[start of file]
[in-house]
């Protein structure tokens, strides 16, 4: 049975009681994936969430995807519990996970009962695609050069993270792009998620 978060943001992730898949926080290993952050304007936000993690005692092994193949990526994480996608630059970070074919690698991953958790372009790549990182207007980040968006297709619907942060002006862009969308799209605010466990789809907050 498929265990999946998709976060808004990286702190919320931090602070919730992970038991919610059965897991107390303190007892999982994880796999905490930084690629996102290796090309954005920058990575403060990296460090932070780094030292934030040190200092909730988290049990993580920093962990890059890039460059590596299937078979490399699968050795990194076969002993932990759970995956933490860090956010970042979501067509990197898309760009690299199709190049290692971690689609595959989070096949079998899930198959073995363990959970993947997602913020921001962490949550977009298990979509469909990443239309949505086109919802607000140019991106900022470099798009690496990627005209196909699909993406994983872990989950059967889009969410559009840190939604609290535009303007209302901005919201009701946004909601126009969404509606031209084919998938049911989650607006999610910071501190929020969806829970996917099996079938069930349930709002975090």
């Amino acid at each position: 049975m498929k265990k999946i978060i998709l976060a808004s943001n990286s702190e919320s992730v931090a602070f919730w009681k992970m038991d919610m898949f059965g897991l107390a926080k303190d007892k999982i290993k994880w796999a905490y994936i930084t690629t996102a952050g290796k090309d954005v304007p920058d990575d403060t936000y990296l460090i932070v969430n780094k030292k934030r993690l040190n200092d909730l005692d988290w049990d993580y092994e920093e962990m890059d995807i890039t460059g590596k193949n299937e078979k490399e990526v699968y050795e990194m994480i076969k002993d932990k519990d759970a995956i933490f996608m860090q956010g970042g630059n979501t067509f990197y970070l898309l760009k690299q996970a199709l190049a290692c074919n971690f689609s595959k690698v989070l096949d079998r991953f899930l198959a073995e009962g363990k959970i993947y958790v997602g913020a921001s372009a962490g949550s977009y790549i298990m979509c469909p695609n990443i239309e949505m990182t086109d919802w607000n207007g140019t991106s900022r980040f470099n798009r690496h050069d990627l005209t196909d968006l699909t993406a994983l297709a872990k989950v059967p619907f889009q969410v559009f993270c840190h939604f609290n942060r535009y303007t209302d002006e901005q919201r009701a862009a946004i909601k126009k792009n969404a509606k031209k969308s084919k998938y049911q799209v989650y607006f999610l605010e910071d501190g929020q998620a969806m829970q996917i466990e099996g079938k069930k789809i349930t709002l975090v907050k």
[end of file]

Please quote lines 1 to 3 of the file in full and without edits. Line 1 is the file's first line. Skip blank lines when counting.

[in-house]
């Protein structure tokens, strides 16, 4: 049975009681994936969430995807519990996970009962695609050069993270792009998620 978060943001992730898949926080290993952050304007936000993690005692092994193949990526994480996608630059970070074919690698991953958790372009790549990182207007980040968006297709619907942060002006862009969308799209605010466990789809907050 498929265990999946998709976060808004990286702190919320931090602070919730992970038991919610059965897991107390303190007892999982994880796999905490930084690629996102290796090309954005920058990575403060990296460090932070780094030292934030040190200092909730988290049990993580920093962990890059890039460059590596299937078979490399699968050795990194076969002993932990759970995956933490860090956010970042979501067509990197898309760009690299199709190049290692971690689609595959989070096949079998899930198959073995363990959970993947997602913020921001962490949550977009298990979509469909990443239309949505086109919802607000140019991106900022470099798009690496990627005209196909699909993406994983872990989950059967889009969410559009840190939604609290535009303007209302901005919201009701946004909601126009969404509606031209084919998938049911989650607006999610910071501190929020969806829970996917099996079938069930349930709002975090």
């Amino acid at each position: 049975m498929k265990k999946i978060i998709l976060a808004s943001n990286s702190e919320s992730v931090a602070f919730w009681k992970m038991d919610m898949f059965g897991l107390a926080k303190d007892k999982i290993k994880w796999a905490y994936i930084t690629t996102a952050g290796k090309d954005v304007p920058d990575d403060t936000y990296l460090i932070v969430n780094k030292k934030r993690l040190n200092d909730l005692d988290w049990d993580y092994e920093e962990m890059d995807i890039t460059g590596k193949n299937e078979k490399e990526v699968y050795e990194m994480i076969k002993d932990k519990d759970a995956i933490f996608m860090q956010g970042g630059n979501t067509f990197y970070l898309l760009k690299q996970a199709l190049a290692c074919n971690f689609s595959k690698v989070l096949d079998r991953f899930l198959a073995e009962g363990k959970i993947y958790v997602g913020a921001s372009a962490g949550s977009y790549i298990m979509c469909p695609n990443i239309e949505m990182t086109d919802w607000n207007g140019t991106s900022r980040f470099n798009r690496h050069d990627l005209t196909d968006l699909t993406a994983l297709a872990k989950v059967p619907f889009q969410v559009f993270c840190h939604f609290n942060r535009y303007t209302d002006e901005q919201r009701a862009a946004i909601k126009k792009n969404a509606k031209k969308s084919k998938y049911q799209v989650y607006f999610l605010e910071d501190g929020q998620a969806m829970q996917i466990e099996g079938k069930k789809i349930t709002l975090v907050k």